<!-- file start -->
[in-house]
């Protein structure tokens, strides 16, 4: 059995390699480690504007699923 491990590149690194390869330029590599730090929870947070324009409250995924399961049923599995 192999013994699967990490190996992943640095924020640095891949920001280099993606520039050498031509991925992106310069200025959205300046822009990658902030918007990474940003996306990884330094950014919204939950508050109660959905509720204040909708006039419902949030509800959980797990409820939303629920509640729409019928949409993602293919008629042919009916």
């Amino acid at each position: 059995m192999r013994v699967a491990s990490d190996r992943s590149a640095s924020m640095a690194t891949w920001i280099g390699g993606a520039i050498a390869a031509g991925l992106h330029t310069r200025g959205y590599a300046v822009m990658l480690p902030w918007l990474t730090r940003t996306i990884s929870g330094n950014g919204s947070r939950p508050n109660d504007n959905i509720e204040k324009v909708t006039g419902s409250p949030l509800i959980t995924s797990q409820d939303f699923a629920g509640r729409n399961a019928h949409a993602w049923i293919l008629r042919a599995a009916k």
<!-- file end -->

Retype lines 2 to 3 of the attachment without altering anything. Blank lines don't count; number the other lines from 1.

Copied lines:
């Protein structure tokens, strides 16, 4: 059995390699480690504007699923 491990590149690194390869330029590599730090929870947070324009409250995924399961049923599995 192999013994699967990490190996992943640095924020640095891949920001280099993606520039050498031509991925992106310069200025959205300046822009990658902030918007990474940003996306990884330094950014919204939950508050109660959905509720204040909708006039419902949030509800959980797990409820939303629920509640729409019928949409993602293919008629042919009916």
């Amino acid at each position: 059995m192999r013994v699967a491990s990490d190996r992943s590149a640095s924020m640095a690194t891949w920001i280099g390699g993606a520039i050498a390869a031509g991925l992106h330029t310069r200025g959205y590599a300046v822009m990658l480690p902030w918007l990474t730090r940003t996306i990884s929870g330094n950014g919204s947070r939950p508050n109660d504007n959905i509720e204040k324009v909708t006039g419902s409250p949030l509800i959980t995924s797990q409820d939303f699923a629920g509640r729409n399961a019928h949409a993602w049923i293919l008629r042919a599995a009916k």